Food Deliveries During COVID-19 Lockdown Fuel Thailand Plastic Usage

A motorcycle taxi driver waits for customers at Khao San Road, empty of tourists due to the restrictions on entry by foreigners into Thailand due to the COVID-19 novel coronavirus, in Bangkok on June 16, 2020. (Photo by Lillian SUWANRUMPHA / AFP)


Single-use plastic waste in Thailand ballooned during the coronavirus lockdown as demand for home food deliveries soared, activists say, setting back efforts to reduce the country’s dependency on the environmental scourge.

The contagion has had mixed outcomes for Thailand’s environment, with dugongs, turtles and otters returning to beaches normally packed with tourists.

But in urban areas plastic food containers, cutlery and bags have piled up, clogging canals, rivers and landfills as people stuck at home because of the epidemic order take-away.

Urban waste almost doubled between January and March from a year ago mainly due to increased food deliveries, says Wijarn Simachaya, president of the Thailand Environment Institute.

In Bangkok alone, rubbish leapt by 62 percent in April.

“The situation is really worrying,” he says.

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In Bangkok’s network of canals, trash collectors pluck plastic bottles, bags and containers from the fetid waters.

“Plastic pollution may kill more people than (the coronavirus) in Thailand,” says 12-year-old environmentalist Ralyn “Lilly” Satidtanasarn, the kingdom’s answer to Swedish climate change activist Greta Thunberg.

– Plastic detox –

Thailand along with Indonesia, the Philippines, China and Vietnam produce half the plastic waste in the world’s oceans, according to campaign group the Ocean Conservancy.

Over the last year all of those countries have pledged, or introduced, new rules to ban single-use plastic bags and other throwaway items.

Thailand outlawed plastic bags in supermarkets and department stores in January.

Before then Thais on average used eight bags a day, 12 times more than a resident of the European Union.

While the kingdom has weathered the virus well, with just over 3,100 cases and fewer than 60 deaths, fears of contracting it have seen single-use plastic return with a vengeance.

The new normal comes with more plastic — cutlery in sterilised bags and condiments in zip-lock sachets.

“A large part (of the extra plastic) will end up in the rivers and oceans,” warns Tara Buakamsri of Greenpeace Thailand.

He says the crisis had “cruelly highlighted” the need for better waste management in a country where only about 19 percent of the two million tonnes of plastic waste produced last year was recycled.

The government aims for 100 percent recyclable plastic to be in common use by 2027.

The other big four Asian plastic polluters are yet to give comprehensive figures on plastic use during the virus.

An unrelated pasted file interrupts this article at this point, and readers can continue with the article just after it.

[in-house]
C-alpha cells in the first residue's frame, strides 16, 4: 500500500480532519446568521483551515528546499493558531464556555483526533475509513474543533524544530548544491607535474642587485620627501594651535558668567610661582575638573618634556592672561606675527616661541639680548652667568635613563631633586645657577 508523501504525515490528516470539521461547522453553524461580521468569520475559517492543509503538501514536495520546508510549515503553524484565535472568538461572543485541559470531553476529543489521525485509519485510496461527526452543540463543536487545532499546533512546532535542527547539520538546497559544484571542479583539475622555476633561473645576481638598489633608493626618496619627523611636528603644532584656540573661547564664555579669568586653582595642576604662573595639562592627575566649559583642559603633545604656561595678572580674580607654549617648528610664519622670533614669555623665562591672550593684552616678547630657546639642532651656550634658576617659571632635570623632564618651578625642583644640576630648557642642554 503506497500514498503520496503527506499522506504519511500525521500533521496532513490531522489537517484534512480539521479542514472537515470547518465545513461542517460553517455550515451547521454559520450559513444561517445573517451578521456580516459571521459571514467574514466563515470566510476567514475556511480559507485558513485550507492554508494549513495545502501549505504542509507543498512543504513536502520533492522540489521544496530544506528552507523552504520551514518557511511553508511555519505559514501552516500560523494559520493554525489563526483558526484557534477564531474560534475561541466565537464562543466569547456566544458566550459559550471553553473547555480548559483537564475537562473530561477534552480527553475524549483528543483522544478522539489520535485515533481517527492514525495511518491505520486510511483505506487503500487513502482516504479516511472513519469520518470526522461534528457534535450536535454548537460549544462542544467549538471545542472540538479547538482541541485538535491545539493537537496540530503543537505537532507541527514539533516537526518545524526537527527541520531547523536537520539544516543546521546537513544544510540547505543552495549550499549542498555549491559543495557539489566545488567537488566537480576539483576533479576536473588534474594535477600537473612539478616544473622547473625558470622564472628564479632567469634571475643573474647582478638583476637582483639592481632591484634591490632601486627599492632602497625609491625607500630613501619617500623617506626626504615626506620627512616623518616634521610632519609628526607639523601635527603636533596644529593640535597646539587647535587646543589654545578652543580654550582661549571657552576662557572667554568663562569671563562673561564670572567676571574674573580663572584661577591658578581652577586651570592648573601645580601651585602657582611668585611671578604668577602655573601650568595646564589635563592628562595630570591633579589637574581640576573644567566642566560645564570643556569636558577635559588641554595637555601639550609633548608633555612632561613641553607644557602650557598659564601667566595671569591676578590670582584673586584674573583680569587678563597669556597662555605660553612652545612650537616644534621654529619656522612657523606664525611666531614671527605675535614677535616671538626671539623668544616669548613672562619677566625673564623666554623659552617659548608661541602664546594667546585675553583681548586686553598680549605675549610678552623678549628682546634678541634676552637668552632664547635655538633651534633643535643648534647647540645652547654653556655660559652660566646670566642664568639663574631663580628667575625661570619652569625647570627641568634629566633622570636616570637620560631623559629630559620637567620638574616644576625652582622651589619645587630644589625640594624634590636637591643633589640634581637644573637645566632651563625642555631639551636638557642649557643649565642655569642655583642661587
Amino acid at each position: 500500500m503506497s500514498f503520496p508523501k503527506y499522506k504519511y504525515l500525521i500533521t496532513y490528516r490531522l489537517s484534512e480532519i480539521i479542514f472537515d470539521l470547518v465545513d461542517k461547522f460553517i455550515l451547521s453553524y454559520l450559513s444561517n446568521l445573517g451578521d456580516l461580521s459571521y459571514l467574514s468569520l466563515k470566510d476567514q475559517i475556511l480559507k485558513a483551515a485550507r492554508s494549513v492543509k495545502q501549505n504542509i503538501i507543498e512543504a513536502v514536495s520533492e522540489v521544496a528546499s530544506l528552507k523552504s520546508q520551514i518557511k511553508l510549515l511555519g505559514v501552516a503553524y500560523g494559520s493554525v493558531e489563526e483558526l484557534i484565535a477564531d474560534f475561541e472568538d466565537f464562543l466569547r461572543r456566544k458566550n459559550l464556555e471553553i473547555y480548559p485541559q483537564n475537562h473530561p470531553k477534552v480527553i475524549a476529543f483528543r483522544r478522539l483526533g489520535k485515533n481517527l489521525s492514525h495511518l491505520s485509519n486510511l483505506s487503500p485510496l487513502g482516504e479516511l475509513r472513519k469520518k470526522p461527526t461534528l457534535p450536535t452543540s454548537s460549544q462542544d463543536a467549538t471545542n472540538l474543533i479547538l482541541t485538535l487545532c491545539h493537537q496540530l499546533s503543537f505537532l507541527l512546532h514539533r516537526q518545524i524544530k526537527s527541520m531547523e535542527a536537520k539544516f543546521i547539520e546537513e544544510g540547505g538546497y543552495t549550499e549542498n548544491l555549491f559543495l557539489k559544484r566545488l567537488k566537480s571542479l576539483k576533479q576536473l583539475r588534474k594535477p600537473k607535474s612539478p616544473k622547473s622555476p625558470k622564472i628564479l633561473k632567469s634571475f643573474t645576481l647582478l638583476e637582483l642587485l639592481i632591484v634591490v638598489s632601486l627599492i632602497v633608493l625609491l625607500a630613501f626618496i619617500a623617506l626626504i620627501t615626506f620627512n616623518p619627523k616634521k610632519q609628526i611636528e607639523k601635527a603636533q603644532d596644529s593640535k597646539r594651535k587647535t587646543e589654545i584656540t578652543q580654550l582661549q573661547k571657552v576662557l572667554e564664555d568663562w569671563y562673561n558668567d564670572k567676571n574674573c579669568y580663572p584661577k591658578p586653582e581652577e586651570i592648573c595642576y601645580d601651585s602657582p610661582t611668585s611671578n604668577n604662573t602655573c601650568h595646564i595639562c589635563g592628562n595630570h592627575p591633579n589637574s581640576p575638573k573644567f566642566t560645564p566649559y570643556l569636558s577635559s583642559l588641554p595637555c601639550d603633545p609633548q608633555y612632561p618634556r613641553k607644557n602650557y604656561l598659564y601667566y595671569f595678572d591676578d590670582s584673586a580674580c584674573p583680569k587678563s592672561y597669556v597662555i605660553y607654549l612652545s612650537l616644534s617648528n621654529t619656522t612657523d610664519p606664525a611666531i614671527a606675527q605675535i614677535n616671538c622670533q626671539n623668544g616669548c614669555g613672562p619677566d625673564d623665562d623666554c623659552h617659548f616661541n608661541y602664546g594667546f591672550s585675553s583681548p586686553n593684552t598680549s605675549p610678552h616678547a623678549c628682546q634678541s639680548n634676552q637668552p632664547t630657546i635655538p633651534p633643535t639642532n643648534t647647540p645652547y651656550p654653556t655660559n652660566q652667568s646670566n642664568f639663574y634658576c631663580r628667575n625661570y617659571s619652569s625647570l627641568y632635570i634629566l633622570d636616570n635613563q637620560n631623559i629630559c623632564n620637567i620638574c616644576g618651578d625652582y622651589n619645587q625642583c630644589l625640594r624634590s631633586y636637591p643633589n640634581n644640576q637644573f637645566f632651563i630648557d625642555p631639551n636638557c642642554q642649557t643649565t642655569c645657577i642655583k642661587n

But some cities in Japan have reported an increase in plastic waste, even though its citizens are better at recycling.

Concerned by Thailand’s enduring addiction to plastic, civil society is hoping to inspire a public detox.

In northern Thailand, an academic is leading a team paving roads with plastic bags mixed with sand.

The composite slabs are lighter to transport and can last up to 400 years before decomposing, says Wechsawan Lakas of Chiang Mai Rajabhat University.

His inspiration to find an alternative came after a trip to the beach with his two young sons, who discovered waters bloated with plastic waste.

But the small gains are outsized by the scale of the Thai plastics industry, he says, insisting greater political will is needed to alter both consumer habits and the sources of raw materials.

“Because of the power of the petrochemical industry it will be difficult for the government to implement aggressive policies,” he warns.

“Changing mentalities will take years.”


China Moves To Phase-Out Plastic Waste

A woman scours through a pile of waste on the side of a road in Bac Ninh, east of Hanoi on December 16, 2019. PHOTO: Nhac NGUYEN / AFP


China will ban non-degradable plastic bags in major cities and single-use straws from restaurants by the end of this year in a bid to cut down on waste.

The country is one of the world’s biggest users of plastic, and the plan targets a 30 percent reduction in non-degradable, disposable tableware for takeout in major cities within five years.

In a document released Sunday, the National Development and Reform Commission (NDRC) and the Ministry of Ecology and Environment said the production and sale of disposable foam and plastic tableware will be banned by the end of the year.

The plan also outlaws non-degradable, single-use straws in the catering industry this year, while disposable plastic products should not be “actively provided” by hotels by 2022.

By 2025, the authorities said they planned to effectively control plastic pollution and cut the amount of waste in landfills of key cities, on top of setting up a management system.

The bid to contain pollution comes as decades of rapid development and a drive for convenience have created huge levels of waste.

China produced 210 million tonnes of trash in 2017, according to World Bank figures, which warns that could soar to 500 million tonnes annually by 2030.

The targets extend to plastic packaging used in postal services as well.

Postal delivery outlets in areas such as Beijing, Shanghai, and Jiangsu will ban the use of non-degradable plastic packaging bags and disposable plastic woven bags by the end of 2022.

More than 2.3 billion parcels were shipped in the aftermath of last year’s massive shopping festival Singles Day, according to China’s postal authority.


Japan Unveils Policy To Curb Plastic Waste Before G20

FILES) In this file photo taken on July 19, 2018 Seagulls search for food near a sewage discharge area next to piles of plastic bottles and gallons washed away by the water on the seaside of Ouzai, south of Beirut. PHOTO: JOSEPH EID / AFP


Japan on Friday announced a policy to reduce marine plastic waste, part of efforts to raise the issue at the G20 summit it will host next month.

Japan is hoping to cast itself as a leader on the issue, and will reportedly press for an international agreement to reduce the amount of plastic going into the ocean during the Osaka summit from June 28 to 30.